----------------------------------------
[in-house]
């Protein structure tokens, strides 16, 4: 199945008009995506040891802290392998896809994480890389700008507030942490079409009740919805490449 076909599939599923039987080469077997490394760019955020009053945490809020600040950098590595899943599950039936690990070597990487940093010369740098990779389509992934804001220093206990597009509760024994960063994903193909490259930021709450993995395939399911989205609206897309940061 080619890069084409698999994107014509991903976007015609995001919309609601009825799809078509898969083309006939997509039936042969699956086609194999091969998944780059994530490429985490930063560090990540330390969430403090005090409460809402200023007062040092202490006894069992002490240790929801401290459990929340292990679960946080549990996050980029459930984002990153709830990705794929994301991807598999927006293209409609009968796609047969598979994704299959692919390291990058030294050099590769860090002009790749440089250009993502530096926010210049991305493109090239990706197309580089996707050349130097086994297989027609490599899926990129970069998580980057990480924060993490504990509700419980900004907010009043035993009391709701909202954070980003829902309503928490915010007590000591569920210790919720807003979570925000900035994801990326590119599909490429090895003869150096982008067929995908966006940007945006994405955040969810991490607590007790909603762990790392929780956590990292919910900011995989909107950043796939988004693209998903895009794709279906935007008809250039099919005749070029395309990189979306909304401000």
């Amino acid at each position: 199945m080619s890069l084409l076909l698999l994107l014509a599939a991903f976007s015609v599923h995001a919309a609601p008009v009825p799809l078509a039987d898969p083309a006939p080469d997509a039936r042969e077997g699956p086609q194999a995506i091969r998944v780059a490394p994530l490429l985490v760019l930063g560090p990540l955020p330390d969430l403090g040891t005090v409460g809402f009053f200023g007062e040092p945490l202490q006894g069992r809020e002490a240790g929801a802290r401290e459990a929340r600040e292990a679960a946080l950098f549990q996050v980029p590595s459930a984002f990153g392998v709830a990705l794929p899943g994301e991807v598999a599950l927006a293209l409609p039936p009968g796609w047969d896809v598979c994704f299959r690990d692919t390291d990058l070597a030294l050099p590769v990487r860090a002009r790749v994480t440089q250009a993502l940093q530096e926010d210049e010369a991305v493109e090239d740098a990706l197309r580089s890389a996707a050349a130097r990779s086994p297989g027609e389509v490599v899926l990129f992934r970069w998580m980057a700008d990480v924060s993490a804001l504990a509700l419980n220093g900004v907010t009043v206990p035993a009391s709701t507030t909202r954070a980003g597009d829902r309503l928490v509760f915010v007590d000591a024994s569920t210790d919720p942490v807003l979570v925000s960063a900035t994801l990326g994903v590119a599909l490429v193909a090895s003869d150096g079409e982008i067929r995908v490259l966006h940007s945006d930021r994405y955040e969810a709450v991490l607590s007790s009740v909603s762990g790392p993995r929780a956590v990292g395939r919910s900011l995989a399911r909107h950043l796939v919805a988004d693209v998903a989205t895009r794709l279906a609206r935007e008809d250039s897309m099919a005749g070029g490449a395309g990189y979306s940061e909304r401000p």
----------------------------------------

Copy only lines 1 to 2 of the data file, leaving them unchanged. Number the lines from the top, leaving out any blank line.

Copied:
[in-house]
């Protein structure tokens, strides 16, 4: 199945008009995506040891802290392998896809994480890389700008507030942490079409009740919805490449 076909599939599923039987080469077997490394760019955020009053945490809020600040950098590595899943599950039936690990070597990487940093010369740098990779389509992934804001220093206990597009509760024994960063994903193909490259930021709450993995395939399911989205609206897309940061 080619890069084409698999994107014509991903976007015609995001919309609601009825799809078509898969083309006939997509039936042969699956086609194999091969998944780059994530490429985490930063560090990540330390969430403090005090409460809402200023007062040092202490006894069992002490240790929801401290459990929340292990679960946080549990996050980029459930984002990153709830990705794929994301991807598999927006293209409609009968796609047969598979994704299959692919390291990058030294050099590769860090002009790749440089250009993502530096926010210049991305493109090239990706197309580089996707050349130097086994297989027609490599899926990129970069998580980057990480924060993490504990509700419980900004907010009043035993009391709701909202954070980003829902309503928490915010007590000591569920210790919720807003979570925000900035994801990326590119599909490429090895003869150096982008067929995908966006940007945006994405955040969810991490607590007790909603762990790392929780956590990292919910900011995989909107950043796939988004693209998903895009794709279906935007008809250039099919005749070029395309990189979306909304401000």